Frontlines Online Edition
Foreign Aid Impact in U.S. and Abroad
March/April 2015

Fencing in Viruses Without Borders

Ducks at Vo Duy Ich’s poultry farm keep to themselves. Ducks at Vo Duy Ich’s poultry farm keep to themselves. Richard Nyberg, USAID
Experts in Asia cast a protective net to rein in pandemic threats.

VIENTIANE, Laos—All is calm and pleasant under the early morning sun on Vo Duy Ich’s poultry farm, nestled between a pond and a rice field on the outskirts of Laos’ capital, Vientiane. The tranquility is suddenly shattered by raucous squawking and flapping, however, when the experienced farmer hops into a makeshift enclosure and lunges with mask and gloves at a duck that desperately tries to scramble behind some feathered friends.

Farmer Vo Duy Ich, right, works closely with veterinary officials in Laos to ensure that his flock of layer ducks stays healthy.
Farmer Vo Duy Ich, right, works closely with veterinary officials in Laos to ensure that his flock of layer ducks stays healthy.
Richard Nyberg, USAID

Stepping out of the blue plastic pen, Ich stretches out his prized bird toward a rubber-booted vet, who plunges a needle into the top of the duck’s head to draw blood. Putting that sample safely aside, he digs in his bag for two long swabs and probes each end of the duck—yet more samples for the lab technicians to examine. The farmer from Vietnam’s bordering Nghe An province and his visiting veterinarian sample four other ducks in the same way before letting the birds scurry back to the flock.

Ich, a 51-year-old father of three grown children, knows the drill. He welcomes regular visits by animal health teams trained and supported with USAID funding, and sprays disinfectant around his farm. So far, he has been lucky: Provincial vets conducting routine surveillance have yet to detect a virus here, but they remain vigilant. With reason.

Ich shares his home with 1,500 ducks which, when young enough, lay 1,200 eggs a day—eggs he puts into his homemade incubator to grow his business in boiled embryonic eggs, a local delicacy.

“I make more money that way,” he chuckled, explaining his market niche.

The ducks waddling around the farm these days are nearly 2 years old, and laying only about 800 eggs a day. He will soon slaughter them to be sold as meat, and start all over again.

A poultry farmer for 14 years, Ich, like the birds of Southeast Asia, moves around often, setting up his operation in a new place every five years where he believes his business can flourish.

Veterinarians in countries around Southeast Asia conduct regular surveillance at poultry markets such as this one in Bangkok.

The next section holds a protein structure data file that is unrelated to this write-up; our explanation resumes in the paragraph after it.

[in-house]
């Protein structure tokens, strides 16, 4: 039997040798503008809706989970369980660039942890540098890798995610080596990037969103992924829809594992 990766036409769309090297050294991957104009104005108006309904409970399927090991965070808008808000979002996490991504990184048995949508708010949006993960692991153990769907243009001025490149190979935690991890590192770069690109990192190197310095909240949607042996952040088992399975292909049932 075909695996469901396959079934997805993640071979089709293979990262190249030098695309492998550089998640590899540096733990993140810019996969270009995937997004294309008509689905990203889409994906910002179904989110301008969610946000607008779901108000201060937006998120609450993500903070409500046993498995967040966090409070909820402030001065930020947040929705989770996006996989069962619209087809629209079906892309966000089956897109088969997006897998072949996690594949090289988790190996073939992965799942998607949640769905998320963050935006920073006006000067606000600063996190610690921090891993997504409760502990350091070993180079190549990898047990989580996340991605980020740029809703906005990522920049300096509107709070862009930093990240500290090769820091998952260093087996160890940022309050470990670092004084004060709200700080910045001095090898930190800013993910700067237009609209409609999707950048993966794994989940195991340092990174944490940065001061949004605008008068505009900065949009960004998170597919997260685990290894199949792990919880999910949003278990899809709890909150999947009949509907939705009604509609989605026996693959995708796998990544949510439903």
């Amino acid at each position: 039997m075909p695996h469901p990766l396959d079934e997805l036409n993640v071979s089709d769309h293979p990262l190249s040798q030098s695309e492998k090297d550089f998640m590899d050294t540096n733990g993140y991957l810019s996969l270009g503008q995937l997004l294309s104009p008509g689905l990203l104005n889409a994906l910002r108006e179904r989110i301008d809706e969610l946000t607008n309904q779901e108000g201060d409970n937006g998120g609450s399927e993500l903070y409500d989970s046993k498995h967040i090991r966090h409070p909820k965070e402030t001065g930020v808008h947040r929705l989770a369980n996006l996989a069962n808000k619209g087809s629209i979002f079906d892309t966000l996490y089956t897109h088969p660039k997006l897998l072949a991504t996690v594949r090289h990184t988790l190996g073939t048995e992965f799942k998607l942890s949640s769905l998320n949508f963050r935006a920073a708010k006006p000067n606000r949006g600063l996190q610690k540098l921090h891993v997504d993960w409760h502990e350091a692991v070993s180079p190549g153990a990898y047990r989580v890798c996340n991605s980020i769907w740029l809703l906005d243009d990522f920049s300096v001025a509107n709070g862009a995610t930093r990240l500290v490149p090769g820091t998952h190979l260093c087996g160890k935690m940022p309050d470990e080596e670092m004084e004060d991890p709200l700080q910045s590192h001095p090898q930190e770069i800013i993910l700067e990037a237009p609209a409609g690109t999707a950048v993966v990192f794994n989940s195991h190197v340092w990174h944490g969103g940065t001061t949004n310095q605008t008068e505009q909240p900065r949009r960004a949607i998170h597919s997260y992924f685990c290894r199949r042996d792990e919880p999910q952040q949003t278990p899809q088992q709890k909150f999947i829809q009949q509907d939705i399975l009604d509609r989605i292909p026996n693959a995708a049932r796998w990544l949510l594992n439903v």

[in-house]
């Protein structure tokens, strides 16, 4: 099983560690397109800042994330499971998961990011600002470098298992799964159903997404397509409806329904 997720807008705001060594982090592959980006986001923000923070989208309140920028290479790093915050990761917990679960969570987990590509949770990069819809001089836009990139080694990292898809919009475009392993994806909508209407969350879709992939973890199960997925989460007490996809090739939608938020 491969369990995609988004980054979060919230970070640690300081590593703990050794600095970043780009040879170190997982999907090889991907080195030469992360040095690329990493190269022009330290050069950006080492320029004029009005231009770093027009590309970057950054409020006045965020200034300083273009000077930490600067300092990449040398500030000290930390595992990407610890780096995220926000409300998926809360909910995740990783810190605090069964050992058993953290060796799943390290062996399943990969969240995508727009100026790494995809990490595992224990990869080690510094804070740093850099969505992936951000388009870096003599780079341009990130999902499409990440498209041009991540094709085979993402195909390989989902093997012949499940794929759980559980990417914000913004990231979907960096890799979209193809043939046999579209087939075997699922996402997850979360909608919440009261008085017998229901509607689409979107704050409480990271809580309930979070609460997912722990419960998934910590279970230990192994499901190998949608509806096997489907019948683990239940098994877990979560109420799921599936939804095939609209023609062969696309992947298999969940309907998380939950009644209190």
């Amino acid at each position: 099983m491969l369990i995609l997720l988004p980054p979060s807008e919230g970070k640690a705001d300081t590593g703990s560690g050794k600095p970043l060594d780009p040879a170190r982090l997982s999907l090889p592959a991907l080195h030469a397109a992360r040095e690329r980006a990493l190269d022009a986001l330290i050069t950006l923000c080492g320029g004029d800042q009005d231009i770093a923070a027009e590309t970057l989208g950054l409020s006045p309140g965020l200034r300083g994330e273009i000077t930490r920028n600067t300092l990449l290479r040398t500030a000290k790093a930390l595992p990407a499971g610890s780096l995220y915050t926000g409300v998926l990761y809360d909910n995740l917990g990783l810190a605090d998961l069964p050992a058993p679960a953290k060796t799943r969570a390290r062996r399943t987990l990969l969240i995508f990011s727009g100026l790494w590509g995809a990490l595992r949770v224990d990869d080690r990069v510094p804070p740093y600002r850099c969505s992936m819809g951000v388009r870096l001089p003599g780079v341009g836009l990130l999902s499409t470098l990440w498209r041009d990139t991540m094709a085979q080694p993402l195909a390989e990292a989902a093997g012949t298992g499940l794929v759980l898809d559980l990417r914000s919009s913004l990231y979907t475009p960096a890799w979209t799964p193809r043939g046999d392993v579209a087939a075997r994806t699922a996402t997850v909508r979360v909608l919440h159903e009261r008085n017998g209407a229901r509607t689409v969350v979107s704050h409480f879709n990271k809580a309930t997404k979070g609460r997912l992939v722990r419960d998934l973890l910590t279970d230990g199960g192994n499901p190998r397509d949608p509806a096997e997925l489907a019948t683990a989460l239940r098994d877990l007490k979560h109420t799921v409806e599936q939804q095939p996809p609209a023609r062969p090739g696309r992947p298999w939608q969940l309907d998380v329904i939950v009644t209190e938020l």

Veterinarians in countries all around Southeast Asia conduct regular surveillance at poultry markets such as this one in Bangkok.
Richard Nyberg, USAID

In many ways, Ich lives and works at the shifting crossroads of infectious disease response in Southeast Asia that, by extension, helps prevent the rest of the world from outbreaks. With Laos—officially known as Lao People’s Democratic Republic (PDR)—sandwiched between Burma, Cambodia, China and Thailand, Ich tends to his flock in a region with high livestock mobility and high demand for poultry, especially during the Lunar New Year celebrations.

The surveillance at Ich’s farm is the first line of defense against the highly pathogenic and historically devastating avian influenza, H5N1, and a range of other zoonotic viruses—those transmissible from animals to humans—such as H5N6 and H7N9. The stakes are high when it comes to people, poultry and pandemics.

Disease Detectives

According to the United Nations’ Food and Agriculture Organization (FAO), H5N1 killed or forced authorities to cull over 400 million domestic poultry and caused an estimated $20 billion in economic losses worldwide before it was eliminated from most of the 63 countries that were infected.

As of Jan. 6, and dating back to 2003, the World Health Organization (WHO) had received reports of 694 laboratory-confirmed human cases of highly virulent avian influenza H5N1 from 16 countries. Of these, 402 people died. Although largely in check, the virus is still endemic in Bangladesh, China, Egypt, Indonesia and Vietnam, and, as is common with highly volatile influenza viruses, is always evolving. China’s Ministry of Agriculture estimated the economic impact from H7N9 alone by mid-2013, three months after an outbreak, at $6.5 billion; close to 500 people have been infected by the virus.

USAID and its partners, including FAO and WHO, have been at the forefront of responding to avian influenza and other emerging pandemic threats. Since 2006, USAID has funded activities to help 20 countries around the world—many in South and Southeast Asia—better control outbreaks with field detection, field sampling and laboratory analysis.

“At this point, we can see that the countries have good capacity in accurate detection of influenza,” said Dr. Wantanee Kalpravkdh, regional manager of FAO’s Emergency Center for Transboundary Animal Diseases.

Among the tools now in use in a network of 20 national labs across South and Southeast Asia are polymerase chain reaction machines that take small fragments of genetic material and make a billion copies so they can be more easily detected. It also leads to more accurate diagnosis and cuts the time to run detection tests by hours, while doing a better job keeping technicians safe. The machines are running daily at the Lao National Animal Health Laboratory in Vientiane, and helped staff in March 2014—during the country’s last outbreak—to detect the H5N6 strain.

Many kinds of domestic birds are sold in markets in the Lao capital of Vientiane and other locations.
Many kinds of domestic birds are sold in markets in the Lao capital of Vientiane and other locations.
Richard Nyberg, USAID

“Our laboratory has played a great role in supporting the data and findings from surveillance conducted in three northern provinces in Laos that share a border with China,” said Dr. Bounlom Douangngeun, director of the National Animal Health Laboratory at the Lao PDR Ministry of Agriculture and Forestry Department of Livestock and Fisheries.

The sample in question was collected and sent to the laboratory for testing. Lab staff identified H5 and sent the sample on for further testing at the reference lab in Australia, where they discovered N6. Hundreds of birds were then culled at two locations from a poultry importer after animal and human health experts visited the region. The incident was hailed internationally as a best practice of how officials, in this case, those trained by FAO and other partners with USAID support, should respond.